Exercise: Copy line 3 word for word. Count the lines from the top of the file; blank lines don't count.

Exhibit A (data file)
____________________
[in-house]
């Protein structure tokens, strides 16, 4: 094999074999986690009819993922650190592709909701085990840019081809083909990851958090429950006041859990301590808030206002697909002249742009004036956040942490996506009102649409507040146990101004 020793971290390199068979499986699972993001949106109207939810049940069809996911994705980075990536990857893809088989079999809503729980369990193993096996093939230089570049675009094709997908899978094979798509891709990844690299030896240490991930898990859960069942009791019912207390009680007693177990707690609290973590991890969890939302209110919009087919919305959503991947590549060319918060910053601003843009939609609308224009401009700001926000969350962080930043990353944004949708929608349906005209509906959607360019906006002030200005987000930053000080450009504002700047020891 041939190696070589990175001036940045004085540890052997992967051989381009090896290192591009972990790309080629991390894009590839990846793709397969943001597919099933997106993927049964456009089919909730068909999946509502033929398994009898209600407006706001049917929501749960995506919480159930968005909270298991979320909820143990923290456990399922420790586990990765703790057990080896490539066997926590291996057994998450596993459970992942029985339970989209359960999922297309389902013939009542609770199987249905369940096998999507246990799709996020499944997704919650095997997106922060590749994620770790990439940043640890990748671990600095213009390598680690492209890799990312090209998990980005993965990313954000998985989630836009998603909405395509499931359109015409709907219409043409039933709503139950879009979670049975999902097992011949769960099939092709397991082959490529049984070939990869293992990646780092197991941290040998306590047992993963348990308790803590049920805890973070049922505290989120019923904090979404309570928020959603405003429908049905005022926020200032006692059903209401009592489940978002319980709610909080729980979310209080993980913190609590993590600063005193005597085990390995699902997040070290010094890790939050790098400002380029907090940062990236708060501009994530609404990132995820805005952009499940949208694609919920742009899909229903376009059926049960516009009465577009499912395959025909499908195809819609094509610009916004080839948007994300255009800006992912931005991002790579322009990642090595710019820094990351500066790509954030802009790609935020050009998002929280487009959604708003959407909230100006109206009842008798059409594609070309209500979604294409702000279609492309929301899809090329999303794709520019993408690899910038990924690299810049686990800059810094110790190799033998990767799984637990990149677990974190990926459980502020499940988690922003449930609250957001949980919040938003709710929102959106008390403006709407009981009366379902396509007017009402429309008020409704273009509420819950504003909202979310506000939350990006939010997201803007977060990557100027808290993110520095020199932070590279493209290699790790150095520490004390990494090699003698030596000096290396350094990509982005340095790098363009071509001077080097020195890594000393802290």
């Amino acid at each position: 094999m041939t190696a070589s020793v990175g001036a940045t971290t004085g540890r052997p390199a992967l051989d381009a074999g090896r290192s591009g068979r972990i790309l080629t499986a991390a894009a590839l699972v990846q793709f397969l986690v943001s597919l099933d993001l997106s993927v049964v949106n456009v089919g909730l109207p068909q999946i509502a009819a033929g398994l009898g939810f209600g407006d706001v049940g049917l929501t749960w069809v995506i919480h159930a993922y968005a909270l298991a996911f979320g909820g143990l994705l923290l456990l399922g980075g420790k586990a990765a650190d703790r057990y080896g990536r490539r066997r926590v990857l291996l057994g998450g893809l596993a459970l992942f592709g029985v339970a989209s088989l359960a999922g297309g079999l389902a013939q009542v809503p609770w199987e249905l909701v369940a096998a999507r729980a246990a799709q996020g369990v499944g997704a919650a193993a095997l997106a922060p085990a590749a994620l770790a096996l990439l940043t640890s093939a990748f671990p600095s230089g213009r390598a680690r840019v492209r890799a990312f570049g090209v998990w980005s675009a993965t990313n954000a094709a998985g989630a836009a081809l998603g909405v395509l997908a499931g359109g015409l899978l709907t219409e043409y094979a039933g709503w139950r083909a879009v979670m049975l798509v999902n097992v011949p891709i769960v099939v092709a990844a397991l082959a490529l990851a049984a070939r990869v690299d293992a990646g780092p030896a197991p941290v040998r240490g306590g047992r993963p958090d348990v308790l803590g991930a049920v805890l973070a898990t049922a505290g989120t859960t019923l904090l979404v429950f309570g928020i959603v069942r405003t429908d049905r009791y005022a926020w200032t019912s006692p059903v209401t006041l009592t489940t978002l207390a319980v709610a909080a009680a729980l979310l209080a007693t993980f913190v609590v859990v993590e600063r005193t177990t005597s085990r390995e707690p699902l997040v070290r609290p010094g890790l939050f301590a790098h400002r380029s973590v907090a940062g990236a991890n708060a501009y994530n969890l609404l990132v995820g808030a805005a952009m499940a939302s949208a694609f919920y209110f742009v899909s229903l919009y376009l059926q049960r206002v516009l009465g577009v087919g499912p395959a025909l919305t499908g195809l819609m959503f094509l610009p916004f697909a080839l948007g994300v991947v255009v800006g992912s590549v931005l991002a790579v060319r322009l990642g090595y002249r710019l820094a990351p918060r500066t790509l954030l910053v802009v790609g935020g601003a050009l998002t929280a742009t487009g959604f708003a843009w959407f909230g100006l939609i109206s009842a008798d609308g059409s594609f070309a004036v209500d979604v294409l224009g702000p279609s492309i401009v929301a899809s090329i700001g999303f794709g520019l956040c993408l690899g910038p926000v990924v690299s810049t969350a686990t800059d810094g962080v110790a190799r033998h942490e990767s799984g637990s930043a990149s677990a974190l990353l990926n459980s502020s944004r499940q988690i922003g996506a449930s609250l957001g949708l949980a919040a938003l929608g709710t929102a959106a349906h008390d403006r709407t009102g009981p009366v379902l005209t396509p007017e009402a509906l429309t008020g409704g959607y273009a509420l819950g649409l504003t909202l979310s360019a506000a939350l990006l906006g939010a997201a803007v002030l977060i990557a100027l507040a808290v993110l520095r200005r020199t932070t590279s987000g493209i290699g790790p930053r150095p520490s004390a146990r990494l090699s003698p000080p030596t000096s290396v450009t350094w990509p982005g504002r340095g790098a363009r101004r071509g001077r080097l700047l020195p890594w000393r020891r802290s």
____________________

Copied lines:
């Amino acid at each position: 094999m041939t190696a070589s020793v990175g001036a940045t971290t004085g540890r052997p390199a992967l051989d381009a074999g090896r290192s591009g068979r972990i790309l080629t499986a991390a894009a590839l699972v990846q793709f397969l986690v943001s597919l099933d993001l997106s993927v049964v949106n456009v089919g909730l109207p068909q999946i509502a009819a033929g398994l009898g939810f209600g407006d706001v049940g049917l929501t749960w069809v995506i919480h159930a993922y968005a909270l298991a996911f979320g909820g143990l994705l923290l456990l399922g980075g420790k586990a990765a650190d703790r057990y080896g990536r490539r066997r926590v990857l291996l057994g998450g893809l596993a459970l992942f592709g029985v339970a989209s088989l359960a999922g297309g079999l389902a013939q009542v809503p609770w199987e249905l909701v369940a096998a999507r729980a246990a799709q996020g369990v499944g997704a919650a193993a095997l997106a922060p085990a590749a994620l770790a096996l990439l940043t640890s093939a990748f671990p600095s230089g213009r390598a680690r840019v492209r890799a990312f570049g090209v998990w980005s675009a993965t990313n954000a094709a998985g989630a836009a081809l998603g909405v395509l997908a499931g359109g015409l899978l709907t219409e043409y094979a039933g709503w139950r083909a879009v979670m049975l798509v999902n097992v011949p891709i769960v099939v092709a990844a397991l082959a490529l990851a049984a070939r990869v690299d293992a990646g780092p030896a197991p941290v040998r240490g306590g047992r993963p958090d348990v308790l803590g991930a049920v805890l973070a898990t049922a505290g989120t859960t019923l904090l979404v429950f309570g928020i959603v069942r405003t429908d049905r009791y005022a926020w200032t019912s006692p059903v209401t006041l009592t489940t978002l207390a319980v709610a909080a009680a729980l979310l209080a007693t993980f913190v609590v859990v993590e600063r005193t177990t005597s085990r390995e707690p699902l997040v070290r609290p010094g890790l939050f301590a790098h400002r380029s973590v907090a940062g990236a991890n708060a501009y994530n969890l609404l990132v995820g808030a805005a952009m499940a939302s949208a694609f919920y209110f742009v899909s229903l919009y376009l059926q049960r206002v516009l009465g577009v087919g499912p395959a025909l919305t499908g195809l819609m959503f094509l610009p916004f697909a080839l948007g994300v991947v255009v800006g992912s590549v931005l991002a790579v060319r322009l990642g090595y002249r710019l820094a990351p918060r500066t790509l954030l910053v802009v790609g935020g601003a050009l998002t929280a742009t487009g959604f708003a843009w959407f909230g100006l939609i109206s009842a008798d609308g059409s594609f070309a004036v209500d979604v294409l224009g702000p279609s492309i401009v929301a899809s090329i700001g999303f794709g520019l956040c993408l690899g910038p926000v990924v690299s810049t969350a686990t800059d810094g962080v110790a190799r033998h942490e990767s799984g637990s930043a990149s677990a974190l990353l990926n459980s502020s944004r499940q988690i922003g996506a449930s609250l957001g949708l949980a919040a938003l929608g709710t929102a959106a349906h008390d403006r709407t009102g009981p009366v379902l005209t396509p007017e009402a509906l429309t008020g409704g959607y273009a509420l819950g649409l504003t909202l979310s360019a506000a939350l990006l906006g939010a997201a803007v002030l977060i990557a100027l507040a808290v993110l520095r200005r020199t932070t590279s987000g493209i290699g790790p930053r150095p520490s004390a146990r990494l090699s003698p000080p030596t000096s290396v450009t350094w990509p982005g504002r340095g790098a363009r101004r071509g001077r080097l700047l020195p890594w000393r020891r802290s």